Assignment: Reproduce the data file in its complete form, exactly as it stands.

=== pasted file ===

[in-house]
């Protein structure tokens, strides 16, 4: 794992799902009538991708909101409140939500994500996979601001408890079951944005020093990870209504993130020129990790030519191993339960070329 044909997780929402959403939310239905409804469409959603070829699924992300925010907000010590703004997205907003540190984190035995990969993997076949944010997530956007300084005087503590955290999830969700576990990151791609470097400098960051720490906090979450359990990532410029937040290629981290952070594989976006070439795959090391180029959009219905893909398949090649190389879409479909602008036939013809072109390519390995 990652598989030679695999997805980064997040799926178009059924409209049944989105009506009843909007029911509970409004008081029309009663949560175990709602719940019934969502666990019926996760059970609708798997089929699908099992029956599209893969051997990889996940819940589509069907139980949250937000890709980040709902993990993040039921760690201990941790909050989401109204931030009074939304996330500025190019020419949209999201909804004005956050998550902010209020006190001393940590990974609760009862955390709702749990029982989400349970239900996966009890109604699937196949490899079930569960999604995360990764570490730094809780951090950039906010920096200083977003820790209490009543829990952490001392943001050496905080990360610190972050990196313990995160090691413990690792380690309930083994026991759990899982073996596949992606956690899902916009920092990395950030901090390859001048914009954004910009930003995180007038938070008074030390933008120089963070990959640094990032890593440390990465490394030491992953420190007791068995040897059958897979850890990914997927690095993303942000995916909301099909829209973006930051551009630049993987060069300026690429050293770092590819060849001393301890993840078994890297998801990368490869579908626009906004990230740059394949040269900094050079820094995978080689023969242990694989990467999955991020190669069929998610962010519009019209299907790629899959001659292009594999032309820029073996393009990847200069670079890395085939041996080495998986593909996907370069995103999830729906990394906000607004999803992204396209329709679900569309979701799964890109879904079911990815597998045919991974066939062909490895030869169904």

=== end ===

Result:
[in-house]
């Protein structure tokens, strides 16, 4: 794992799902009538991708909101409140939500994500996979601001408890079951944005020093990870209504993130020129990790030519191993339960070329 044909997780929402959403939310239905409804469409959603070829699924992300925010907000010590703004997205907003540190984190035995990969993997076949944010997530956007300084005087503590955290999830969700576990990151791609470097400098960051720490906090979450359990990532410029937040290629981290952070594989976006070439795959090391180029959009219905893909398949090649190389879409479909602008036939013809072109390519390995 990652598989030679695999997805980064997040799926178009059924409209049944989105009506009843909007029911509970409004008081029309009663949560175990709602719940019934969502666990019926996760059970609708798997089929699908099992029956599209893969051997990889996940819940589509069907139980949250937000890709980040709902993990993040039921760690201990941790909050989401109204931030009074939304996330500025190019020419949209999201909804004005956050998550902010209020006190001393940590990974609760009862955390709702749990029982989400349970239900996966009890109604699937196949490899079930569960999604995360990764570490730094809780951090950039906010920096200083977003820790209490009543829990952490001392943001050496905080990360610190972050990196313990995160090691413990690792380690309930083994026991759990899982073996596949992606956690899902916009920092990395950030901090390859001048914009954004910009930003995180007038938070008074030390933008120089963070990959640094990032890593440390990465490394030491992953420190007791068995040897059958897979850890990914997927690095993303942000995916909301099909829209973006930051551009630049993987060069300026690429050293770092590819060849001393301890993840078994890297998801990368490869579908626009906004990230740059394949040269900094050079820094995978080689023969242990694989990467999955991020190669069929998610962010519009019209299907790629899959001659292009594999032309820029073996393009990847200069670079890395085939041996080495998986593909996907370069995103999830729906990394906000607004999803992204396209329709679900569309979701799964890109879904079911990815597998045919991974066939062909490895030869169904």